William Hamilton, Earl of Lanark, 2nd Duke of Hamilton, 1616-51

Scottish Royalist and a leading proponent of the Engagement, he died of wounds sustained fighting for Charles II at the battle of Worcester.

Portrait of the 2nd Duke of HamiltonThe younger brother of James, third Marquis and later first Duke of Hamilton, William was born in December 1616 at Hamilton in Lanarkshire. James Hamilton was ten years older than William and took responsibility for his education and career after the death of their father in 1625.

William attended the University of Glasgow and spent several years travelling abroad before joining his brother at the court of King Charles I in London. Lacking a secure fortune of his own, he married the heiress Elizabeth Maxwell in 1638. He was created Earl of Lanark in March 1639. Having found favour with Queen Henrietta Maria, Lanark was appointed secretary of state for Scotland and became a member of the King's privy council in 1640.

Lanark accompanied King Charles on his last visit to Scotland in 1641. Closely associated with his brother Hamilton's attempt to forge an alliance between the King and the Marquis of Argyll, Lanark was forced to flee from Edinburgh in October 1641 upon the discovery of a muddled plot against them perpetrated by hot-headed Royalists, known as "The Incident".

From late 1642, Hamilton and Lanark worked to prevent Scotland's intervention in the English Civil War on the side of Parliament. The brothers left Scotland when the Solemn League and Covenant was agreed in August 1643. King Charles ordered their arrest for failing to prevent the alliance. Hamilton was imprisoned, but Lanark escaped and made his way back to Edinburgh. After repenting his past actions and taking the Covenant in April 1644, he was welcomed back into the Scottish government as secretary of state. He became an energetic member of the Covenanter administration and raised troops against the Marquis of Montrose in August 1645.

Reconciled with King Charles after his defeat in the First Civil War, Lanark was among those who urged the King to accept the Newcastle Propositions as the basis for a peace settlement. He also persuaded his brother the Duke of Hamilton to resume political activity after his release from imprisonment. Lanark played a leading role in negotiating the Engagement between King Charles and the Scots, which was signed in December 1647.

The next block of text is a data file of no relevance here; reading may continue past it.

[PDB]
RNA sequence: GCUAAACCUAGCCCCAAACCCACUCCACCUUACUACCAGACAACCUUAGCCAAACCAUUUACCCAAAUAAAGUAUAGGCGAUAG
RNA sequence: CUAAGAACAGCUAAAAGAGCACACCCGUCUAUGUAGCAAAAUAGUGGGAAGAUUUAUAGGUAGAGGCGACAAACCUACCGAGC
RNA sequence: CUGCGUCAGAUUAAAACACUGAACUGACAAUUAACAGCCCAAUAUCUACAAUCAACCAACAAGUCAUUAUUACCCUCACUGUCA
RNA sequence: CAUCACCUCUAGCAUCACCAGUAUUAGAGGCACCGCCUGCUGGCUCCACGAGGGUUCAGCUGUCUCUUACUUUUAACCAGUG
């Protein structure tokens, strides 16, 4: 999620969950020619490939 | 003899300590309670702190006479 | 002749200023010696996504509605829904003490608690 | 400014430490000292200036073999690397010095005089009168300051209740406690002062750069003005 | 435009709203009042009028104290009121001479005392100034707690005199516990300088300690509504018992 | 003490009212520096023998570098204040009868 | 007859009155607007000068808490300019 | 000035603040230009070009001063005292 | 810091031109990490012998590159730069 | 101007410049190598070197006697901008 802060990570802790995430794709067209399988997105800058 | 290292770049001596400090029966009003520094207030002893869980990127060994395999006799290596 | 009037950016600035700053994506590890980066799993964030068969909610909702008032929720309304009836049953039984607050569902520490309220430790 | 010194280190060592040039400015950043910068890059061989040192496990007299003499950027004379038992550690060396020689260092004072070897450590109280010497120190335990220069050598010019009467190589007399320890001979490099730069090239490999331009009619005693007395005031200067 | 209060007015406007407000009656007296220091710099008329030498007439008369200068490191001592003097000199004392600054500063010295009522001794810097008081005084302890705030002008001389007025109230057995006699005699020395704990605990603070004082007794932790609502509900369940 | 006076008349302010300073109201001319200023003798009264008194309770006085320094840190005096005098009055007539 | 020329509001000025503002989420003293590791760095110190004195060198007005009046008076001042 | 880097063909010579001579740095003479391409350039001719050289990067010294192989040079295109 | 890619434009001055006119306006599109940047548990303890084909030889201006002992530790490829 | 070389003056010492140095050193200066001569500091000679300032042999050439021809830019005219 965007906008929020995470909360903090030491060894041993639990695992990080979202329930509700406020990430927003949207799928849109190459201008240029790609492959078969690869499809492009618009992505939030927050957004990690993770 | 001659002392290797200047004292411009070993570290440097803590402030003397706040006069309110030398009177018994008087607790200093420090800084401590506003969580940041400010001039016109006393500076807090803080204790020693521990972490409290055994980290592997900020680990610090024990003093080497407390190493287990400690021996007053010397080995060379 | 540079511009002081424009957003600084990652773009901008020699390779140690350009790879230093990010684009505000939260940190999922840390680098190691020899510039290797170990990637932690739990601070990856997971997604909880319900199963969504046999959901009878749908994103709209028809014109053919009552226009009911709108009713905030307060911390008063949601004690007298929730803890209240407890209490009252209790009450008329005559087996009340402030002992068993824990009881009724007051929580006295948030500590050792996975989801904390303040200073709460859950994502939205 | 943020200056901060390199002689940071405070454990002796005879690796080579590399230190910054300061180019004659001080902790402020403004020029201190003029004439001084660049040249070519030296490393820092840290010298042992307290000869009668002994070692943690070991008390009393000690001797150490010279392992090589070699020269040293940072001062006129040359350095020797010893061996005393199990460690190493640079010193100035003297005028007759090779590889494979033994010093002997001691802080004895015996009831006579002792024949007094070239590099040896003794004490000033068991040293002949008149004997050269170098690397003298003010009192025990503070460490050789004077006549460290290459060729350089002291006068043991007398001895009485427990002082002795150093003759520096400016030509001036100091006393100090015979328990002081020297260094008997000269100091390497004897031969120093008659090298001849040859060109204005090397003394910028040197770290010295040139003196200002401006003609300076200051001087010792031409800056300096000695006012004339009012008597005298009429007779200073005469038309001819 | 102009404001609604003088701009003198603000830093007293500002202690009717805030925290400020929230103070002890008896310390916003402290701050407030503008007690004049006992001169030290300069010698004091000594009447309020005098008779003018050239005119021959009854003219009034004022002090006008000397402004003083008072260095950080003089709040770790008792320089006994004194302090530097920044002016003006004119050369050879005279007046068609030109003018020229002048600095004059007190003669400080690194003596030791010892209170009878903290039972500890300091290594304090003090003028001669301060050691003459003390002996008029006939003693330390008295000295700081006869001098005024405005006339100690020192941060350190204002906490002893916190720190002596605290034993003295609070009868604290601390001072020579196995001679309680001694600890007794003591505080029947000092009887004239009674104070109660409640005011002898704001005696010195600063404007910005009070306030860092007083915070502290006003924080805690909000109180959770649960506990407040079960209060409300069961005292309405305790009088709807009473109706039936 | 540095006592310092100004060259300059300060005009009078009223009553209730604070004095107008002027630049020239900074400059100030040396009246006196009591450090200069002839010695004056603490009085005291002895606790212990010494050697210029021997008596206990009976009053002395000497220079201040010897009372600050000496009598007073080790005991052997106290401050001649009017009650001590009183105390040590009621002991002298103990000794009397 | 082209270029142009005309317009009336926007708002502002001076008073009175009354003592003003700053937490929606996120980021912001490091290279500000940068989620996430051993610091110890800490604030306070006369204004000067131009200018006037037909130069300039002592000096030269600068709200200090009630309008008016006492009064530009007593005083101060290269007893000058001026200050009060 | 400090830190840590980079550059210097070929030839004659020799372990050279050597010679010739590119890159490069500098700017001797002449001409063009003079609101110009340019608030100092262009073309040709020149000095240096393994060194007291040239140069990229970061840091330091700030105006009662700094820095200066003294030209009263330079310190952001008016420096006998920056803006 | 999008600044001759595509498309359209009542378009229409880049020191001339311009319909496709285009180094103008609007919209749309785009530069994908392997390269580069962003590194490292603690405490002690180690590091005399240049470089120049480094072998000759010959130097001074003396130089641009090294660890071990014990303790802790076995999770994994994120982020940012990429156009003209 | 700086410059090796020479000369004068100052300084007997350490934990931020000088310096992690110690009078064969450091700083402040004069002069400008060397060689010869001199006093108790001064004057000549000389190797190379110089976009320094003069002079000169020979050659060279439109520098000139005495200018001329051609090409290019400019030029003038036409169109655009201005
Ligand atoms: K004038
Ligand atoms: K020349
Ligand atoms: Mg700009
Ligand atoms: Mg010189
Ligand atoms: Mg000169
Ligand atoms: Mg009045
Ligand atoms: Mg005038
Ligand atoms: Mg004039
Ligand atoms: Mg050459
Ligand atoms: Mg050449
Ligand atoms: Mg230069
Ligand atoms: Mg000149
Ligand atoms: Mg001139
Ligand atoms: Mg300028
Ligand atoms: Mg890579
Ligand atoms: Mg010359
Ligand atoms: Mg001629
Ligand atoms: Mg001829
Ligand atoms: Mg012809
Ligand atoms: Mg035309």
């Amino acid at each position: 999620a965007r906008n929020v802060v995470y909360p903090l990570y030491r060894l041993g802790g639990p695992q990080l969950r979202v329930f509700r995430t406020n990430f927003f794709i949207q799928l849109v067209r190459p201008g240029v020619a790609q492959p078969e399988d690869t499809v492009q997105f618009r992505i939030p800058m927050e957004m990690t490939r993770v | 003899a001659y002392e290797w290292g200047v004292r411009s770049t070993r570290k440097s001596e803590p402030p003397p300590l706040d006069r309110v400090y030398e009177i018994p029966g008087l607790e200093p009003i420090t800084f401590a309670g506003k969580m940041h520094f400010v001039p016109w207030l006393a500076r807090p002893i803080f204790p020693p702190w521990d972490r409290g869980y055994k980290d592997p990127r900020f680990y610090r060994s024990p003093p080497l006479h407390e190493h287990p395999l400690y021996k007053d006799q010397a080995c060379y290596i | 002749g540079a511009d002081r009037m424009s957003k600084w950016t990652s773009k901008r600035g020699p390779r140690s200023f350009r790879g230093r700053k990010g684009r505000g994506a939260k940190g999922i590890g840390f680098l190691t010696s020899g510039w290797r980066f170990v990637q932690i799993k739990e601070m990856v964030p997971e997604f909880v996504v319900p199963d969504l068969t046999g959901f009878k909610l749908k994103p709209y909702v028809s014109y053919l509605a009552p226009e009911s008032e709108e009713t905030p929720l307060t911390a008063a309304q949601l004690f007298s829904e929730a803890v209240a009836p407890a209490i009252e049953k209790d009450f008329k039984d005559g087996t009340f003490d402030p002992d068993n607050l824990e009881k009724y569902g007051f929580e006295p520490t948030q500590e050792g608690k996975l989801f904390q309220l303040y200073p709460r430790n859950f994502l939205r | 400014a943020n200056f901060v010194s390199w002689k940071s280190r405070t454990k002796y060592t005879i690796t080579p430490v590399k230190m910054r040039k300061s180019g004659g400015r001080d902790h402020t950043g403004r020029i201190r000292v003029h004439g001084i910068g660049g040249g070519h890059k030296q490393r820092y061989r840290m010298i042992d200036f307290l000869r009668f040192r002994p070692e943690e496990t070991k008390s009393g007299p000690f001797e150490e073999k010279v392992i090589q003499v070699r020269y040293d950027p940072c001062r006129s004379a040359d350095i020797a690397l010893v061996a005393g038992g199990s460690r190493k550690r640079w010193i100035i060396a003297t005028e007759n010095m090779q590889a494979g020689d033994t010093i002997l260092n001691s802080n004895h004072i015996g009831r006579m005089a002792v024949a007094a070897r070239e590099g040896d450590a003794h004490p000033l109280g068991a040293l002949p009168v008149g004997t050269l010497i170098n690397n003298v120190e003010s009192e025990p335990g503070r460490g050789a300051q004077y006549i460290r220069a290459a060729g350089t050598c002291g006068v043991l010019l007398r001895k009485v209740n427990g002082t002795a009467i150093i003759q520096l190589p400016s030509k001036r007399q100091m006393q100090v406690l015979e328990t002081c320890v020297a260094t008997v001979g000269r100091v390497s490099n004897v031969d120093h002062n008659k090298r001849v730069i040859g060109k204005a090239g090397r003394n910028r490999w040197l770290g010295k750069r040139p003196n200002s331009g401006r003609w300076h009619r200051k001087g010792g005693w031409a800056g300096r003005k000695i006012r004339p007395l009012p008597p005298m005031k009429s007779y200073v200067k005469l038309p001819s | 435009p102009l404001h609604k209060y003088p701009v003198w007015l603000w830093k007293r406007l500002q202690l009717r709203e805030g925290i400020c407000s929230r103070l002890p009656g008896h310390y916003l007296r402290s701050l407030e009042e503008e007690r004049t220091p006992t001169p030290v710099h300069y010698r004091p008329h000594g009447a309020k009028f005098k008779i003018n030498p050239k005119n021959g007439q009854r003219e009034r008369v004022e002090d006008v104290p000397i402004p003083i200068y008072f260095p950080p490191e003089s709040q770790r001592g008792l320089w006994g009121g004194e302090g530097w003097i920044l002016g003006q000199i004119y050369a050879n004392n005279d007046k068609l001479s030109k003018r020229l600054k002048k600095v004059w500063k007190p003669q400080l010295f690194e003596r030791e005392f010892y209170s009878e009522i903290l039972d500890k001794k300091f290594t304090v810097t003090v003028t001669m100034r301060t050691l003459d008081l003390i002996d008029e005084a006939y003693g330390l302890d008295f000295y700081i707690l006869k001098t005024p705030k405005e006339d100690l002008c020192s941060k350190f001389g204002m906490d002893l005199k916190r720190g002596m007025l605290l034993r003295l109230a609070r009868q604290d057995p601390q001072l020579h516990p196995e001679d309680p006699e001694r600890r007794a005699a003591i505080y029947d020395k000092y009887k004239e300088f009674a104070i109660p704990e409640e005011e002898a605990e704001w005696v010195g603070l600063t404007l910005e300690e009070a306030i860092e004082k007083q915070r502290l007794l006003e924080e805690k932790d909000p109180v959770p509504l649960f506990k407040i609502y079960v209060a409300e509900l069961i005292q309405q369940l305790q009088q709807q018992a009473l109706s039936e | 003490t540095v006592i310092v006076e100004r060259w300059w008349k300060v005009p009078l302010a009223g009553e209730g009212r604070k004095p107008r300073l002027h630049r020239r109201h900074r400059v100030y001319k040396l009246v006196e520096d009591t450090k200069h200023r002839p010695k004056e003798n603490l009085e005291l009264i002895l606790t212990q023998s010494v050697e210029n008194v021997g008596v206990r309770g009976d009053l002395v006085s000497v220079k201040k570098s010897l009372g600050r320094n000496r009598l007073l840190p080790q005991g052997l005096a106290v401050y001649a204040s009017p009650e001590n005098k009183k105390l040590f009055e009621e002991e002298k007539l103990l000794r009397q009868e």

The Engagement split the Covenanter movement because the King was not compelled to take the Covenant himself or to impose it on his subjects, with the result that it was rejected by the Kirk. After a considerable delay, the Duke of Hamilton led the Engager army into England in July 1648, only to be decisively defeated by Oliver Cromwell at the battle of Preston the following month.

After his brother's defeat, Lanark attempted to keep the Engager régime in power in Scotland. He led the resistance to the Marquis of Argyll and the Whiggamores and succeeded in capturing Stirling in September 1648. However, when Cromwell's army marched into Scotland, Lanark was obliged to agree terms of surrender at the Treaty of Stirling on 27 September 1648.

The Scottish Parliament passed the Act of Classes in January 1649 which excluded all former Engagers from public office. Lanark fled to the Netherlands where he attended the court-in-exile of Charles II. He became the second Duke of Hamilton and third Earl of Cambridge after the execution of his brother at London in March 1649.

Hamilton encouraged Charles II's alliance with the Covenanters against the English Commonwealth that was sealed with the Treaty of Breda in May 1650. Although Hamilton accompanied Charles to Scotland, the Marquis of Argyll insisted that, as a former Engager proscribed by the Act of Classes, he should be banished to the island of Arran off the west coast of Scotland. He remained there until Argyll's influence over Charles was weakened following the defeat of the Covenanters at the battle of Dunbar in September 1650. After making a public repentance, Hamilton rejoined Charles at the end of January 1651. He raised a regiment of horse from his Scottish estates and accompanied Charles and the Scots-Royalist army that invaded England in August 1651.

At the battle of Worcester on 3 September, Hamilton courageously led an attack on the Roundhead position at Perry Wood. Although initially successful, the attack was beaten back and Hamilton was wounded by a musket ball that shattered his leg. He died of his wounds on 12 September, aged 34, and was buried in Worcester Cathedral.


John J. Scally, William, second duke of Hamilton, Oxford DNB, 2004

David Stevenson, The Scottish Revolution 1637-44 1973)

David Stevenson, Revolution & Counter-Revolution in Scotland 1644-51 (Newton Abbott 1977)